That connection is still uncertain, but Harvard biologist and science team member Andy Knoll proposed an intriguing possibility. He speculated that "perhaps the whole floor of Meridiani Planum, this area about the size of Oklahoma," is covered with a "residual layer of blueberries." Knoll suggested that this blueberry layer, if it exists, might have produced the hematite signal that TES detected from orbit. "If that’s true then, then one might guess that a much larger volume of outcrop once existed and was stripped away by erosion through time," he said. The amount of water required to form hematite-bearing concretions throughout such a large rock formation would have been tremendous.
Images of the outcrop, taken by Opportunity’s Pancam, bolster Knoll’s hypothesis. "If you look above the outcrop, the whole surface is littered with berries. Now if those berries have the same origin as the ones which we actually see encased in the rock – and I think that’s a fair likelihood – then that tells us that once there was more rock there and that as the outcrop was eroded away, the resistant, hematitic berries accumulated," Knoll said.
|Eagle Crater driving path.
Image Credit: NASA/JPL
Once Opportunity completes its work in Eagle Crater, in about a week, it will drive up and out onto the surrounding plains to test this theory.
A Remaining Mystery
The new finding still leaves unanswered one important question about the bedrock outcrop: Did the bulk of the rock form in water, or did it form by some other process, and only later become altered by water? Some scientists speculate that the rock matrix is an evaporitic column that formed as, perhaps, a shallow lake or sea dried up, leaving behind a layered sequence of salt deposits.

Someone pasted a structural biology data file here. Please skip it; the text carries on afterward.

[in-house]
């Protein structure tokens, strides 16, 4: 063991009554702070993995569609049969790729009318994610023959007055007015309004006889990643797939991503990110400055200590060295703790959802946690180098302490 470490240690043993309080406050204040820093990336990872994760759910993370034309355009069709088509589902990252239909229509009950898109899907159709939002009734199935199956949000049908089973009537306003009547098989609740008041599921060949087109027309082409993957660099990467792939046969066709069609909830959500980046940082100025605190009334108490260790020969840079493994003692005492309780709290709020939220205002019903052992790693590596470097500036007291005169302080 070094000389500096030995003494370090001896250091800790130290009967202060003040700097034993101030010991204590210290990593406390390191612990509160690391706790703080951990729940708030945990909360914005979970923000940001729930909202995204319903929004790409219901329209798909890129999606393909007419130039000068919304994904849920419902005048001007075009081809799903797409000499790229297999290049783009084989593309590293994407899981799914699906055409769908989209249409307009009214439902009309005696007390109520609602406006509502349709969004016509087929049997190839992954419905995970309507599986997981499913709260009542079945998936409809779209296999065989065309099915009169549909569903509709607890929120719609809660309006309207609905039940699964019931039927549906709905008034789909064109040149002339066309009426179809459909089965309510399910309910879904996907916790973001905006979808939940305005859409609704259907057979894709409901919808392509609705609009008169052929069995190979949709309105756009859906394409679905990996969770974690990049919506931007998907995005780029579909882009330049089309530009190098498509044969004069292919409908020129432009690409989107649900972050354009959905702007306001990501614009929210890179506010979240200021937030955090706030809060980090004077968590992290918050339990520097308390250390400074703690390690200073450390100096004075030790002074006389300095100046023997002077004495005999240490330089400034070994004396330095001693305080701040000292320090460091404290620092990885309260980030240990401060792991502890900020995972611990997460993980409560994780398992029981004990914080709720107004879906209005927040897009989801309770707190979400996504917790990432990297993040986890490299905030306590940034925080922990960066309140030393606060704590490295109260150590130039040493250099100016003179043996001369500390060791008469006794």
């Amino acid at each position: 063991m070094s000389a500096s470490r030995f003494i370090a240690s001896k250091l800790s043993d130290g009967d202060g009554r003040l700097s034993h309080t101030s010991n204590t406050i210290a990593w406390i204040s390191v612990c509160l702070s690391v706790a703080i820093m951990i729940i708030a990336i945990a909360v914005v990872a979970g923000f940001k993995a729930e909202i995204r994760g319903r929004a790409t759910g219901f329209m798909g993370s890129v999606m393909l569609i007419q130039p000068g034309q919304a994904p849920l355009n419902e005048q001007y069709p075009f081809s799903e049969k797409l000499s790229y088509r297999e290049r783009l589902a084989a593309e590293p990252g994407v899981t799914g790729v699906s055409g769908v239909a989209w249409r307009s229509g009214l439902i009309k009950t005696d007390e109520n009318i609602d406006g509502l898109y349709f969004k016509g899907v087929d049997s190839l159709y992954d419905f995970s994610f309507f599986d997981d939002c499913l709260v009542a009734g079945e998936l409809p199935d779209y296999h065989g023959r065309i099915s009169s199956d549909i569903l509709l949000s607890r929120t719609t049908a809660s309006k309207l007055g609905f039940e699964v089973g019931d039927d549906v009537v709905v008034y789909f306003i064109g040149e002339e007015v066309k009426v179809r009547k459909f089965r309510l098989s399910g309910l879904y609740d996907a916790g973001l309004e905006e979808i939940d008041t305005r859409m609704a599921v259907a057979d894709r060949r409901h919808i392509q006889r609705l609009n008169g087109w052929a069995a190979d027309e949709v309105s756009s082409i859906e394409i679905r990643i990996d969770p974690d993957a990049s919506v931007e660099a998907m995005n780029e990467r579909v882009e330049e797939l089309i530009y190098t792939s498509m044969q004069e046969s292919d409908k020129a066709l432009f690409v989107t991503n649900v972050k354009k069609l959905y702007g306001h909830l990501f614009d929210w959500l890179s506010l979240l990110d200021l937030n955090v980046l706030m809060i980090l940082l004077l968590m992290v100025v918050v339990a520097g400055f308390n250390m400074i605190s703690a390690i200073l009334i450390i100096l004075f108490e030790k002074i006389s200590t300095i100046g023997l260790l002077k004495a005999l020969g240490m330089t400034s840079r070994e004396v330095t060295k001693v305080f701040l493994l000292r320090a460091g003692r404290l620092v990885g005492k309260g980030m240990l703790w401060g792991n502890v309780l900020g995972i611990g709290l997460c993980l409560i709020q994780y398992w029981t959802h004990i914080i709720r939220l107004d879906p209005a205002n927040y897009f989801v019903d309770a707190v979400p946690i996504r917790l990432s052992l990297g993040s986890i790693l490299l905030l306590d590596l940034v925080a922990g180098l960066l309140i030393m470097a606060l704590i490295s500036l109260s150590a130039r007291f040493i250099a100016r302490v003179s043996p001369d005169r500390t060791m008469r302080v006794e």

Opportunity recently acquired new data from "Shoemaker’s Plaza," a finely layered section of the outcrop, that scientists hope will help them resolve this question. By looking for crossbedding among the layers – adjacent layers appearing at different angles – it should be possible to determine whether the layers are wind-blown deposits or were laid down under water, said MIT geologist John Grotzinger, also a member of the MER science team.
Rocks that exhibit crossbedding typically form through the action of surface water. If Opportunity Ledge formed at the martian surface, then Mars once must have been a much warmer place than it is today and its atmosphere must have been thicker. The results of the analysis of the rocks at Shoemaker’s Plaza are expected shortly.
Regardless of whether or not crossbedding is evident in the outcrop rocks, says Knoll, "these rocks were never deeply buried. You had to have water very near the surface." In any case, a tremendous volume of water was required to form the hematite-bearing spherules. Even water saturated with a relatively high concentration of iron, such as the water in Spain’s Rio Tinto, actually contains very little iron. So "the amount of water that would be needed to make those hematite nodules is many times the volume of the rock they’re in," said Knoll. On Earth, it would take a considerable volume of groundwater flowing through the rock, for "decades to centuries," to form them.